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now, the republicans have used this as a cudgel. let's put that aside. they went into this too quick. the united states came to global, universal health care too late in the game. as i have written and said before, health care in europe, which we benefit from, was something that was forged by oath the left and the right. that is not what is going on in the united states. until that discussion can be had, i do not think obama care is going to work, because clinton's big worry is as i mentioned before is that there will not be enough young people singingning up because they do t have the money. >> the number of young people that sign up is the indicator we will watch. a final point, another casualty of the shutdown -- barack obama's trip to the asean summit and a tour of malaysia.
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china's president in a cartoon on this week's op-ed pages of the international herald tribune. he does not need to contain, we do not need to contain u.s. power. they are doing it themselves. the asia pivot that is not happening. is it ok for washington to play catch up and go to the next summit? >> this is asia. if you lose faith, it is terrible. the chinese leader is -- has increased across asian positions in terms of security, martime line -- maritime lines, raw materials, their political interests, their security interests. in the meantime, the united states, which used to be the great security guarantor in the region, is unable to perform. this is something the asians will remember some of the japanese. >> they are very nervous a premg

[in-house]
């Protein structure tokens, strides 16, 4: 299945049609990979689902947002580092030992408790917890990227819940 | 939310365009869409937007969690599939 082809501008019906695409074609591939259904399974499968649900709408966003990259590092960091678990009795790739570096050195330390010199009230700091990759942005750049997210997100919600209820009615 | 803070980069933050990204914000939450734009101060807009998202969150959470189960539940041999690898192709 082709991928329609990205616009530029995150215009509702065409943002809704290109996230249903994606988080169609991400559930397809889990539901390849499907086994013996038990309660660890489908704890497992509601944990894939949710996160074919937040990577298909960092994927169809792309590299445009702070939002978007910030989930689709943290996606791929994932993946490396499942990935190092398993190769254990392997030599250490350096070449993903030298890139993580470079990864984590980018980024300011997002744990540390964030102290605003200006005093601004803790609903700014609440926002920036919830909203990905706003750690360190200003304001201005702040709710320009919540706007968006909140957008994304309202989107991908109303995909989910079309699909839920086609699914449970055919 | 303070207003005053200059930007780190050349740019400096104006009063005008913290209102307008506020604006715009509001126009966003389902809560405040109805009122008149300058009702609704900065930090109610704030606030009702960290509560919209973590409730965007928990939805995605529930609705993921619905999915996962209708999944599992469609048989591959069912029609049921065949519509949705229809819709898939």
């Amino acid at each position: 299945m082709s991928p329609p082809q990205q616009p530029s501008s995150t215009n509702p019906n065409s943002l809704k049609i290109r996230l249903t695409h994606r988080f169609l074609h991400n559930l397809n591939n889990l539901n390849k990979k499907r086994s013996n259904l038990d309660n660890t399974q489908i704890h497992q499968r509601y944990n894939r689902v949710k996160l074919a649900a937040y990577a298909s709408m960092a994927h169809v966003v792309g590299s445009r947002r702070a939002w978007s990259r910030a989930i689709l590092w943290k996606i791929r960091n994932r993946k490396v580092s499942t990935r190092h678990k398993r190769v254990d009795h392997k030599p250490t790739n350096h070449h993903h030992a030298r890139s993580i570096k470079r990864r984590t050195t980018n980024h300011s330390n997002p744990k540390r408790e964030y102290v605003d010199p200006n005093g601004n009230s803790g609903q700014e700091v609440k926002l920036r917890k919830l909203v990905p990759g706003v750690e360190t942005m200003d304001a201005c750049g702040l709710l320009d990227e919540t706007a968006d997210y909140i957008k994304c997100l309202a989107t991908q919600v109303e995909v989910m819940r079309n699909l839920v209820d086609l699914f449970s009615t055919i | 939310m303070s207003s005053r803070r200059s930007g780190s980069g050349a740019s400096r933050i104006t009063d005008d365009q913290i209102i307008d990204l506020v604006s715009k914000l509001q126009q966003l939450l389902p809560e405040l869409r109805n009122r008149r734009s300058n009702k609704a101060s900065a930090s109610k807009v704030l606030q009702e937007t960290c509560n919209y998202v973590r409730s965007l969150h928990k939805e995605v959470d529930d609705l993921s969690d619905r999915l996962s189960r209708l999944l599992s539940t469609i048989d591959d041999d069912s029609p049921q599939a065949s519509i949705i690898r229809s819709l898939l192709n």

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in front of the malaysian parliament for the first time in history, giving of his wisdom. they are very disappointed. our chief asia correspondent has written extensively about this. this is a big blow. this is the third big trip to asia obama has had to put off. this is supposed to be our chief diplomatic thrust in the second term. it is not so much a problem for the united states per se, because the u.s. has bigger fish to fry, but the asians are very concerned about the u.s. not taking the stage to go heads up with the chinese. >> this lends itself to something i wrote about during a trip to china earlier this year. i was astonished by the number of western businessman there and leaders who said that